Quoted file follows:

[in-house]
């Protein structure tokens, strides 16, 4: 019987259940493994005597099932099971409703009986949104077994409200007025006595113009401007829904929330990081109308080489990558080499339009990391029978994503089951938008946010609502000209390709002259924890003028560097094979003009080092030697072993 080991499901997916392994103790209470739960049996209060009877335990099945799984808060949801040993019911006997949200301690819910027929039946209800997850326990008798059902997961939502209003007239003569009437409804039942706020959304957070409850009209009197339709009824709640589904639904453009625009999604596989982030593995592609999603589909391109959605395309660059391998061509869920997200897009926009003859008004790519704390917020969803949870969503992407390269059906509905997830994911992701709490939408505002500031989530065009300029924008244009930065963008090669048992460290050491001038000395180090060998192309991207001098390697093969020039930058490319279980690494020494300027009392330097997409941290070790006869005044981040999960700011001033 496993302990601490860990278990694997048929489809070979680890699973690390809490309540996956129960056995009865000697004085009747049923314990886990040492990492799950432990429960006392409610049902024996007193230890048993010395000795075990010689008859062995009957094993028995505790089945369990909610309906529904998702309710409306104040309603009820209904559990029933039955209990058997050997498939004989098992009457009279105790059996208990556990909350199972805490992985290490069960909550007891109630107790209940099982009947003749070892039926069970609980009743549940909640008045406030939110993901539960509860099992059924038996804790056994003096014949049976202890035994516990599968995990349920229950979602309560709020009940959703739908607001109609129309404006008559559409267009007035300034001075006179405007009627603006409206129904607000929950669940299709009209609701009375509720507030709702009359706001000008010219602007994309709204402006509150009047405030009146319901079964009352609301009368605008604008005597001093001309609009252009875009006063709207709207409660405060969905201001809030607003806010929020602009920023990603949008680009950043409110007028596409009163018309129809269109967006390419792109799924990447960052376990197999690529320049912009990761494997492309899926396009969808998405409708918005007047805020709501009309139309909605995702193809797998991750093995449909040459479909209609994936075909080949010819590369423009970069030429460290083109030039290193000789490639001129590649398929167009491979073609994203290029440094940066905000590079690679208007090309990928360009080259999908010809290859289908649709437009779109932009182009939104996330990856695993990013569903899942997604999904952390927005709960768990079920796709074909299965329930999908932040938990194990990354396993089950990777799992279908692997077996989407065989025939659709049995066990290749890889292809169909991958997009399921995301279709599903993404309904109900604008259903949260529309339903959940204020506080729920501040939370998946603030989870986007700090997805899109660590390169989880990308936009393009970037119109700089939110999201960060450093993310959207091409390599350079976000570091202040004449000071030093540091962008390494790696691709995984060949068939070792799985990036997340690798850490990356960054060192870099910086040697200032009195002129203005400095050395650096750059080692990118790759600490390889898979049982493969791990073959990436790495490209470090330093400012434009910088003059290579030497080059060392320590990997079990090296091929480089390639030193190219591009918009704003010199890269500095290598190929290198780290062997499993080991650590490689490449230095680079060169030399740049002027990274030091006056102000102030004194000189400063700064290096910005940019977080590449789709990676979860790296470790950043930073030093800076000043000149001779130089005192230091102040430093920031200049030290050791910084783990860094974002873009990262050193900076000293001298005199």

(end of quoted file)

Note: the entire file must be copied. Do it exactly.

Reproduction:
[in-house]
């Protein structure tokens, strides 16, 4: 019987259940493994005597099932099971409703009986949104077994409200007025006595113009401007829904929330990081109308080489990558080499339009990391029978994503089951938008946010609502000209390709002259924890003028560097094979003009080092030697072993 080991499901997916392994103790209470739960049996209060009877335990099945799984808060949801040993019911006997949200301690819910027929039946209800997850326990008798059902997961939502209003007239003569009437409804039942706020959304957070409850009209009197339709009824709640589904639904453009625009999604596989982030593995592609999603589909391109959605395309660059391998061509869920997200897009926009003859008004790519704390917020969803949870969503992407390269059906509905997830994911992701709490939408505002500031989530065009300029924008244009930065963008090669048992460290050491001038000395180090060998192309991207001098390697093969020039930058490319279980690494020494300027009392330097997409941290070790006869005044981040999960700011001033 496993302990601490860990278990694997048929489809070979680890699973690390809490309540996956129960056995009865000697004085009747049923314990886990040492990492799950432990429960006392409610049902024996007193230890048993010395000795075990010689008859062995009957094993028995505790089945369990909610309906529904998702309710409306104040309603009820209904559990029933039955209990058997050997498939004989098992009457009279105790059996208990556990909350199972805490992985290490069960909550007891109630107790209940099982009947003749070892039926069970609980009743549940909640008045406030939110993901539960509860099992059924038996804790056994003096014949049976202890035994516990599968995990349920229950979602309560709020009940959703739908607001109609129309404006008559559409267009007035300034001075006179405007009627603006409206129904607000929950669940299709009209609701009375509720507030709702009359706001000008010219602007994309709204402006509150009047405030009146319901079964009352609301009368605008604008005597001093001309609009252009875009006063709207709207409660405060969905201001809030607003806010929020602009920023990603949008680009950043409110007028596409009163018309129809269109967006390419792109799924990447960052376990197999690529320049912009990761494997492309899926396009969808998405409708918005007047805020709501009309139309909605995702193809797998991750093995449909040459479909209609994936075909080949010819590369423009970069030429460290083109030039290193000789490639001129590649398929167009491979073609994203290029440094940066905000590079690679208007090309990928360009080259999908010809290859289908649709437009779109932009182009939104996330990856695993990013569903899942997604999904952390927005709960768990079920796709074909299965329930999908932040938990194990990354396993089950990777799992279908692997077996989407065989025939659709049995066990290749890889292809169909991958997009399921995301279709599903993404309904109900604008259903949260529309339903959940204020506080729920501040939370998946603030989870986007700090997805899109660590390169989880990308936009393009970037119109700089939110999201960060450093993310959207091409390599350079976000570091202040004449000071030093540091962008390494790696691709995984060949068939070792799985990036997340690798850490990356960054060192870099910086040697200032009195002129203005400095050395650096750059080692990118790759600490390889898979049982493969791990073959990436790495490209470090330093400012434009910088003059290579030497080059060392320590990997079990090296091929480089390639030193190219591009918009704003010199890269500095290598190929290198780290062997499993080991650590490689490449230095680079060169030399740049002027990274030091006056102000102030004194000189400063700064290096910005940019977080590449789709990676979860790296470790950043930073030093800076000043000149001779130089005192230091102040430093920031200049030290050791910084783990860094974002873009990262050193900076000293001298005199």